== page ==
Customer Reviews for

The Souls of Black Folk (Barnes & Noble Classics Series)

Average Rating 3.5
( 67 )
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(25)

4 Star

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(10)

2 Star

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(11)

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Most Helpful Favorable Review

13 out of 15 people found this review helpful.

A must-read for all!

W.E.B DuBois' The Souls of Black Folk successfully elucidates the paradoxical existence of the African American. His main thesis embellishes the ¿double-consciousness¿ of the African American (an American of African heritage or the African displaced in America) and the ...
W.E.B DuBois' The Souls of Black Folk successfully elucidates the paradoxical existence of the African American. His main thesis embellishes the ¿double-consciousness¿ of the African American (an American of African heritage or the African displaced in America) and the hardships that emerge as a result. More specifically, the African American, detached from his ancestral homeland and having some significant investment in the development of this nation (i.e. slavery), longs to receive the constitutional gifts entitled to its citizens. However, because the ¿American dream¿ was conceived by and for the benefit of white Christian men of substantial wealth, and moreover, because this enabled group continuously fails or refuses to recognize their darker counterparts as equals, the African American can never truly realize his place among society. Likewise, the endless, and often fruitless, process of assimilating with mainstream American culture equates with the gradual loss of ethnic authenticity. Consequently, the African American is left at war with his own identity. Finally, DuBois exposes the socioeconomic security on behalf of white America beneath the stronghold of racism, as well as the contradictions of American values with the maintenance of social color lines . The Souls of Black Folk is presented in 14 essays, each beginning with a slave hymnal. Harvard educated DuBois employs both black vernacular and academic language, further emphasizing the duality of the African American experience. Though DuBois¿ Souls analyzes black culture in context of the early 1900s, his ideas, for the most part, hold true today and have myriad applications. Regardless of background, this text provides original and genuine insight to the American societal dynamic based on historical social investigation. I challenge you to read this work whole-heartedly and find a personal meaning! - C.G. F.

posted by Anonymous on December 9, 2006

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Most Helpful Critical Review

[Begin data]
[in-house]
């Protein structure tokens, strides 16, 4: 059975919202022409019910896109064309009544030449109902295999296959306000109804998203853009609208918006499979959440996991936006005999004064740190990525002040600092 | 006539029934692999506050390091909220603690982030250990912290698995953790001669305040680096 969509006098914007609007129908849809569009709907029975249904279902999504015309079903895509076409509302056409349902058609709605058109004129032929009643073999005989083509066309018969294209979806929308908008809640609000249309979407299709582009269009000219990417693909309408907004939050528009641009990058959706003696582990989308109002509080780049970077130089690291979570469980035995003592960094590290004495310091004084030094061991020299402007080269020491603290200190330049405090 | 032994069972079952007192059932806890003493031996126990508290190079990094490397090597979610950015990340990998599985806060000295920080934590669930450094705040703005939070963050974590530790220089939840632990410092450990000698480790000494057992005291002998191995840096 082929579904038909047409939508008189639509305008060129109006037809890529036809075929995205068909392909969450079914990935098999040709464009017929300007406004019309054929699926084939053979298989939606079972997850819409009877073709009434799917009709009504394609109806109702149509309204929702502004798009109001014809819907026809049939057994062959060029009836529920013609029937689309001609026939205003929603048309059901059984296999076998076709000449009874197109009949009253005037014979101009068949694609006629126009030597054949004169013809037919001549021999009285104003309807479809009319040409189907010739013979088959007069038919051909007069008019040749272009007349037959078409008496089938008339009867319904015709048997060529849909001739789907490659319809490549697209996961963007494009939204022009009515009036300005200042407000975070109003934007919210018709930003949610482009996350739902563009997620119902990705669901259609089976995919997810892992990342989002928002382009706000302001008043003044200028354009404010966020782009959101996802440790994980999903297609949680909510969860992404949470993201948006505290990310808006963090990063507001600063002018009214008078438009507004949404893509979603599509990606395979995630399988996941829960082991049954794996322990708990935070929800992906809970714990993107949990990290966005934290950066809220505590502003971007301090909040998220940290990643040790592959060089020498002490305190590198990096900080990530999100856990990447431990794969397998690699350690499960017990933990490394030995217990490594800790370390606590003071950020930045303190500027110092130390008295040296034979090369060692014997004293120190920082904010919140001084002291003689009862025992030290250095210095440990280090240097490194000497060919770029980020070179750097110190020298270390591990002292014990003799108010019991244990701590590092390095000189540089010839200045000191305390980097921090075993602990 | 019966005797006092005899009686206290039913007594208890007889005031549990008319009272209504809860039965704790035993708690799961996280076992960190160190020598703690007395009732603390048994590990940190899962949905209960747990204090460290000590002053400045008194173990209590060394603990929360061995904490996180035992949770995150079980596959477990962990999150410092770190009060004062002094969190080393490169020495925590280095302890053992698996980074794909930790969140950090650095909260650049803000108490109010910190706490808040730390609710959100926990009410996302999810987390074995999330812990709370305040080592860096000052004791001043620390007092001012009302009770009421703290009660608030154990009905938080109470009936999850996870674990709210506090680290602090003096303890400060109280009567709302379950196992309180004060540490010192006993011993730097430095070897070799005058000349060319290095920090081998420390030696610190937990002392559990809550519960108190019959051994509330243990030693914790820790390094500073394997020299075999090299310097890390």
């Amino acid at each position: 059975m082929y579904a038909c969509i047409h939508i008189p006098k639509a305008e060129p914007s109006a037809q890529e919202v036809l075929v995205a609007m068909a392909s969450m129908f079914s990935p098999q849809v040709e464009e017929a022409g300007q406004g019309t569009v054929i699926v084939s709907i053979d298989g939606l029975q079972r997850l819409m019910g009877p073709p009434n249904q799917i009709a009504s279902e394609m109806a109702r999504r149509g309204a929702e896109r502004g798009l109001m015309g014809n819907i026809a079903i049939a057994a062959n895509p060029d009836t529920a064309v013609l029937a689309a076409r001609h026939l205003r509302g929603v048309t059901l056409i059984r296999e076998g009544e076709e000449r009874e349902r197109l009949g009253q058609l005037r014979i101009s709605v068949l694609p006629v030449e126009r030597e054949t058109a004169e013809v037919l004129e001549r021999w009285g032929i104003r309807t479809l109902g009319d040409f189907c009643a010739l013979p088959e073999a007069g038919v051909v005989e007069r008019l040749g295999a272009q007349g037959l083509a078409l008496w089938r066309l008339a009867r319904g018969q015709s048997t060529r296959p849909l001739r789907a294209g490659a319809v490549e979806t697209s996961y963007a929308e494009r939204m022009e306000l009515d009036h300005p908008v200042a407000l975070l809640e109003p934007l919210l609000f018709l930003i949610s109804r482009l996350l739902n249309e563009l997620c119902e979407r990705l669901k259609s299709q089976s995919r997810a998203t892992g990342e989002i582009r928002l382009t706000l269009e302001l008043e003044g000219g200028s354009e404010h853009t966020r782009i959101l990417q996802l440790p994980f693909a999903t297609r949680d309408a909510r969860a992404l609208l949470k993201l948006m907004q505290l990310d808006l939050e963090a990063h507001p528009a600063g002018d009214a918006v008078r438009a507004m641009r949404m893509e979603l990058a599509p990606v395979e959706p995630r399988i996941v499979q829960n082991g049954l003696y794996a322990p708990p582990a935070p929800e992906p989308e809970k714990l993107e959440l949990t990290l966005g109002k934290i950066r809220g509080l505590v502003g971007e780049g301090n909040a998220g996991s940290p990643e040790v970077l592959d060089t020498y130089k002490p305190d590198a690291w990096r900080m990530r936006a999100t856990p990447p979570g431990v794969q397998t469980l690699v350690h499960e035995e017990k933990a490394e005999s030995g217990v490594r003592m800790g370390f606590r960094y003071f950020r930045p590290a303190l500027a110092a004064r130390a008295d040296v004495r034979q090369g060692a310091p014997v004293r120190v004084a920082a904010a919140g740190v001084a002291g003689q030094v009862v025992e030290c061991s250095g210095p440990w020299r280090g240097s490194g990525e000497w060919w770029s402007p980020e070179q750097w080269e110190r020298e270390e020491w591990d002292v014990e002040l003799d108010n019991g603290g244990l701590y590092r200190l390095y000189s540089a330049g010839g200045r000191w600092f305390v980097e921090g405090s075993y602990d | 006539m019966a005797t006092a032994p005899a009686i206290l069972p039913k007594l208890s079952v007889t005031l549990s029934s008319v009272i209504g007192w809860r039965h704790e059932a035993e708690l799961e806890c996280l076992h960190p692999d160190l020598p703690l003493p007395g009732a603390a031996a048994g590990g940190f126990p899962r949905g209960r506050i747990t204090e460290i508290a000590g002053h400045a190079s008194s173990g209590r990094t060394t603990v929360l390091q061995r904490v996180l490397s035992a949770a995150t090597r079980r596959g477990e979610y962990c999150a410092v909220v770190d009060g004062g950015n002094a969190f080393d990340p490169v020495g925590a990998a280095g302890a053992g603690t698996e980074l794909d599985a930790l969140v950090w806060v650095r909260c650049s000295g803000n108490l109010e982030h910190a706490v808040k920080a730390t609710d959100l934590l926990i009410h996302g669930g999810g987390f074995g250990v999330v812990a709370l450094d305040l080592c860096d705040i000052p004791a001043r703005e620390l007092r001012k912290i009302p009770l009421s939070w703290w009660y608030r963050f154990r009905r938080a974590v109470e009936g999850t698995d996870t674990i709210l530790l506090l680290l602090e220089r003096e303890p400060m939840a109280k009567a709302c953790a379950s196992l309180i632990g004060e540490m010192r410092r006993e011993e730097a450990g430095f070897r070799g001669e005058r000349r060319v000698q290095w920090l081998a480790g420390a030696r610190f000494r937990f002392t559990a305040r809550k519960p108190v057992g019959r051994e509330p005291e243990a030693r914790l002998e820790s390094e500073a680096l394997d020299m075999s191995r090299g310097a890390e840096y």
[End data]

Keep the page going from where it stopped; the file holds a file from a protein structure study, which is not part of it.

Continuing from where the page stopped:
2 out of 8 people found this review helpful.

Very informative, also very tedious

This here book is my summer assignment for my Junior year in high school. It took me a month to read the first chapter and I had to force myself to finish the others three weeks before school started. I never felt so tortured. As informative as it is, it seems like DuBo...
This here book is my summer assignment for my Junior year in high school. It took me a month to read the first chapter and I had to force myself to finish the others three weeks before school started. I never felt so tortured. As informative as it is, it seems like DuBois dragged on and on his sentences and used such colorful words to make his essay so 'pretty-like.' A whole paragraph could of been simplied to one sentence. Once my assignment is done, I would never want to see this book ever again.

posted by Anonymous on September 3, 2005

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  • Anonymous

    Posted October 11, 2006

    Difficult

    I had to read this in my sophomore year of High School. My teacher told me it was a book for Juniors in college. This book is very difficult to understand. I respect everything African Americans had to go through but Du Bois seems to talk in so many metaphors that it confuses you so much that you don't want to know what A.A. had to go through!

    2 out of 6 people found this review helpful.

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    Posted February 3, 2013

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    Posted February 22, 2011

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    Posted March 3, 2011

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    Posted May 10, 2011

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